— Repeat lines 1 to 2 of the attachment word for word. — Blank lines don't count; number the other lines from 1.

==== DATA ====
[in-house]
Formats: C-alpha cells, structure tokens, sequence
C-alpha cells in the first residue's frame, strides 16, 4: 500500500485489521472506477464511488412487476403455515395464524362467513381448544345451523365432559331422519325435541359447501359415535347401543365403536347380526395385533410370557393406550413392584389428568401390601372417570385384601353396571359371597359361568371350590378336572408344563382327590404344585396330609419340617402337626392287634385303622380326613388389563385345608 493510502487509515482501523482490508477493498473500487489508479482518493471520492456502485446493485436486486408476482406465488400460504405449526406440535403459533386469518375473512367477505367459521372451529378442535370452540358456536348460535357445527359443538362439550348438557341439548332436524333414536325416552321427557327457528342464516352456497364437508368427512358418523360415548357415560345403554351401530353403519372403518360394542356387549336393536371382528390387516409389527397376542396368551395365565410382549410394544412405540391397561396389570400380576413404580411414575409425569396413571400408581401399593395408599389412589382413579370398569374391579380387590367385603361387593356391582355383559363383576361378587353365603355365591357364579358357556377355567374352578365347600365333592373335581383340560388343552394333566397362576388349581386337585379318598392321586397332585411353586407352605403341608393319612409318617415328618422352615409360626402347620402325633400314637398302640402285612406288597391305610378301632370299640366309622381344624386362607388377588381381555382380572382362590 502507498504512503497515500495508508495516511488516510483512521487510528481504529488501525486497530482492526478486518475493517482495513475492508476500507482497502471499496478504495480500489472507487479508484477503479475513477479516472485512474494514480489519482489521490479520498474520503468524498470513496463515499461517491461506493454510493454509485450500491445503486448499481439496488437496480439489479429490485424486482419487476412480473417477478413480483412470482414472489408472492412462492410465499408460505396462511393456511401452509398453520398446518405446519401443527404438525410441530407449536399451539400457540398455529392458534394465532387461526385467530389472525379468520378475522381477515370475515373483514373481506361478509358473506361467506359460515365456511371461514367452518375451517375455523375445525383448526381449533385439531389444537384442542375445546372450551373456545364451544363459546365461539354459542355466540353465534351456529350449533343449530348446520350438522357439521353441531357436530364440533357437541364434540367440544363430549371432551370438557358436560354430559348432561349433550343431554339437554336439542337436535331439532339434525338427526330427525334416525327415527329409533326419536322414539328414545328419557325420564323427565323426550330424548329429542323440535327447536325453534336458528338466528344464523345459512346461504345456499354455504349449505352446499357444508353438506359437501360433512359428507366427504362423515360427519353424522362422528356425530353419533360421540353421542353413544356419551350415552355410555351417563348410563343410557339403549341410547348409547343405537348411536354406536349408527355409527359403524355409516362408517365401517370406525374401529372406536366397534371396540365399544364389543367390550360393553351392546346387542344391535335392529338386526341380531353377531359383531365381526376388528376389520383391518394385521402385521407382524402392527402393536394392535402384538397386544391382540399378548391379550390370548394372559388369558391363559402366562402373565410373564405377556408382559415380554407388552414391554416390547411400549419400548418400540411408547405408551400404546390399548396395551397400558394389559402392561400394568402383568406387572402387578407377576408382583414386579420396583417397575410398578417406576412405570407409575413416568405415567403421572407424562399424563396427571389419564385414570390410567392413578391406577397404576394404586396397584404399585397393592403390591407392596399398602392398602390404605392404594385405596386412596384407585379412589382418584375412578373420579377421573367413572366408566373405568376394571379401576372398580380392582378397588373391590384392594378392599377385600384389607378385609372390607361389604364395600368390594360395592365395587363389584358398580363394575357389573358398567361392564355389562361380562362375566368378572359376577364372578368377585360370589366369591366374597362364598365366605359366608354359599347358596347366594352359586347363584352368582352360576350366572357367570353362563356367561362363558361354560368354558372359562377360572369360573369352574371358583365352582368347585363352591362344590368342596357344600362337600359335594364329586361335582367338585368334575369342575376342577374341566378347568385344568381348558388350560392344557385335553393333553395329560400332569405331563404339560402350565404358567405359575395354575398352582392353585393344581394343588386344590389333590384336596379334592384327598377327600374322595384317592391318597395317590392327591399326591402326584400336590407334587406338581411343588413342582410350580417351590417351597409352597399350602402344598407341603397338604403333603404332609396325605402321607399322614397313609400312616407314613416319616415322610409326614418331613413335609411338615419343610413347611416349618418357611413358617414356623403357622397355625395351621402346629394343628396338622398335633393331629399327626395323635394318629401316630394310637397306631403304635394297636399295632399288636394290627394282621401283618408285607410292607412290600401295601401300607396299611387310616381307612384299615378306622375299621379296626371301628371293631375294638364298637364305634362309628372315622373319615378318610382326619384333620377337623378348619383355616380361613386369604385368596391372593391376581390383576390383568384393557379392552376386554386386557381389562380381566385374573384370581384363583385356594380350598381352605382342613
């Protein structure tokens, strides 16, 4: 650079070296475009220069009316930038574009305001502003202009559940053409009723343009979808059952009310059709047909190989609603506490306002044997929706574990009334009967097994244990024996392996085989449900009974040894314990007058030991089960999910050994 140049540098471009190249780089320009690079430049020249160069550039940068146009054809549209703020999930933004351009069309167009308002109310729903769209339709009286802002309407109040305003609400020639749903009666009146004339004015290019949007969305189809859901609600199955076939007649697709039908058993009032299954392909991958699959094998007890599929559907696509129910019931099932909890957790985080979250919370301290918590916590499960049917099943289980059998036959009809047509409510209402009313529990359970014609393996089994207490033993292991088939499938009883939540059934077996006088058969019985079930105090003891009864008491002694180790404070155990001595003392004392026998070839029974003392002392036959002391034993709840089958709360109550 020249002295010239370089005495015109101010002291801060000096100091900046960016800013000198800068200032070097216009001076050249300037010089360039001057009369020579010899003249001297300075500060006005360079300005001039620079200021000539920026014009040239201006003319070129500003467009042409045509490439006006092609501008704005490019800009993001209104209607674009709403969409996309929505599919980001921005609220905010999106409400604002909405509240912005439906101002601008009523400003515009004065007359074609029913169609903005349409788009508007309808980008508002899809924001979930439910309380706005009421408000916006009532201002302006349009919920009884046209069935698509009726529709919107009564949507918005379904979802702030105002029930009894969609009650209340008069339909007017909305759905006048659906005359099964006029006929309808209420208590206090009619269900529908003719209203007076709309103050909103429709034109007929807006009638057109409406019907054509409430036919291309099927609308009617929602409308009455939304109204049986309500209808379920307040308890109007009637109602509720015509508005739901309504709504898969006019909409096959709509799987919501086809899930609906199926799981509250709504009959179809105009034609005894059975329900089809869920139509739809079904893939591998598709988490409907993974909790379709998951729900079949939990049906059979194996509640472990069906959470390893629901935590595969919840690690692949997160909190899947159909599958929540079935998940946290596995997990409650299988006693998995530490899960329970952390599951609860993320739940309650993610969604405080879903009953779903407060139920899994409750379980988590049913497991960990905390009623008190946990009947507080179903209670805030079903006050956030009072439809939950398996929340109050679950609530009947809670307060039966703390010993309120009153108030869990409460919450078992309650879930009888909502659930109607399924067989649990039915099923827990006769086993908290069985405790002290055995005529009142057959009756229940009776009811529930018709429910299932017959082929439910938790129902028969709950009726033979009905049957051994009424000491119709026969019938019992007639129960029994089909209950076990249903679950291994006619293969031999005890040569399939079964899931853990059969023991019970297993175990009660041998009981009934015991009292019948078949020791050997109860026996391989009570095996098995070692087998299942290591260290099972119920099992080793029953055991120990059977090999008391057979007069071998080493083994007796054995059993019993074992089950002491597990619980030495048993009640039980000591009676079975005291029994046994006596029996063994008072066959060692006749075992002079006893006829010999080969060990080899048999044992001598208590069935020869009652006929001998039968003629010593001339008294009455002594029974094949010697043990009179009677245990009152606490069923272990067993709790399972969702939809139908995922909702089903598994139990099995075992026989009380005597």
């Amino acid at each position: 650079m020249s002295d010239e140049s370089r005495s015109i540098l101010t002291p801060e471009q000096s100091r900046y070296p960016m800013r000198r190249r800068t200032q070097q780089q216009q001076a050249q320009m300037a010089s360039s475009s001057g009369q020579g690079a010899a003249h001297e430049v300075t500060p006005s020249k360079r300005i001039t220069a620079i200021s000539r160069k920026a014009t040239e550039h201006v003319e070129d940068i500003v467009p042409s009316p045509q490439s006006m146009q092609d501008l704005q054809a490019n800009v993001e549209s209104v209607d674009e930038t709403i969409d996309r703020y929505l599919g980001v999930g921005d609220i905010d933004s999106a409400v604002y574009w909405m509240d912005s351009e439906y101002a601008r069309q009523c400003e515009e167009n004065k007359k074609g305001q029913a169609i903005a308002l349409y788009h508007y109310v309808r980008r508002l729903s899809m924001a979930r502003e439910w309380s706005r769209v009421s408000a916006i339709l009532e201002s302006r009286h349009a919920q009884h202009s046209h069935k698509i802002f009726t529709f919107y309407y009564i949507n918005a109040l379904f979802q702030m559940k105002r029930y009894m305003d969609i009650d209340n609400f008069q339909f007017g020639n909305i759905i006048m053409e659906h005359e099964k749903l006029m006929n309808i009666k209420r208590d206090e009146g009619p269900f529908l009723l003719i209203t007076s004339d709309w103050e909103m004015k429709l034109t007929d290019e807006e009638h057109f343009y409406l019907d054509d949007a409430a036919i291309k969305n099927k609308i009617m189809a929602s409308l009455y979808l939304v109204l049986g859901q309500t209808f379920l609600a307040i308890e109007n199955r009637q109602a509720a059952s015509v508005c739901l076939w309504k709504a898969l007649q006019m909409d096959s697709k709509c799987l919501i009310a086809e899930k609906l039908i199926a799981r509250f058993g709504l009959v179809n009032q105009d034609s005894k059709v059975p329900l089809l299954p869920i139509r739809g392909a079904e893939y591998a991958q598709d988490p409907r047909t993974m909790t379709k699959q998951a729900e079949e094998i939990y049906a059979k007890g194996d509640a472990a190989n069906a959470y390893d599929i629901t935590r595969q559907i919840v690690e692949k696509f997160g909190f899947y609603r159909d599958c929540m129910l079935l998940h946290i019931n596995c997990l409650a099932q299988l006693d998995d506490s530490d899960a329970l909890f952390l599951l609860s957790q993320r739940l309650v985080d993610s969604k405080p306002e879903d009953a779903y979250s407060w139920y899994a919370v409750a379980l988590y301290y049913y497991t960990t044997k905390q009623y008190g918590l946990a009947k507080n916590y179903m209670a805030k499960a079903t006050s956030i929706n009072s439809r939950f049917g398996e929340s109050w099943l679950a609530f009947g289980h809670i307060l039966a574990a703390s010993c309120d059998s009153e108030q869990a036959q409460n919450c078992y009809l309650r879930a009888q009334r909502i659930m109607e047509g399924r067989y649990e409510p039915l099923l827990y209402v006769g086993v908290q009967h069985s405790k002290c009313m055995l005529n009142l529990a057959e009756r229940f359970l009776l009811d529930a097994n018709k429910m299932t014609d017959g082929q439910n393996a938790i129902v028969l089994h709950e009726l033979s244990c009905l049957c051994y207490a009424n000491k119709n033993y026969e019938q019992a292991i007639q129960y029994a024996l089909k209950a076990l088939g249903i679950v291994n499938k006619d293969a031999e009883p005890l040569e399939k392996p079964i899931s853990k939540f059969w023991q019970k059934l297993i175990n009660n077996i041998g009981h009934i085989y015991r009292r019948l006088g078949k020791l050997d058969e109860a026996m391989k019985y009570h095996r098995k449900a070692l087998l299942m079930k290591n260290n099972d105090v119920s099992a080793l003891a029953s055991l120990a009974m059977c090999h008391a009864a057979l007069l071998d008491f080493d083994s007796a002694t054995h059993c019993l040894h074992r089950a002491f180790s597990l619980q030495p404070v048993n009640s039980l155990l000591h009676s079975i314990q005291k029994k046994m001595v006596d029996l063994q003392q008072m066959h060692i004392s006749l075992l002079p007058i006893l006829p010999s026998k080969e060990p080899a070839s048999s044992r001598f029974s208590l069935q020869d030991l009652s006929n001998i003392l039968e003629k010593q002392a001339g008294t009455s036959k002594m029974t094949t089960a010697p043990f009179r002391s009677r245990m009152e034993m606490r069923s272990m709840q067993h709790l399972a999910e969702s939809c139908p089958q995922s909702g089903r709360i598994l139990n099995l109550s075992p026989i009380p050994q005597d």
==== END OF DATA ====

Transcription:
[in-house]
Formats: C-alpha cells, structure tokens, sequence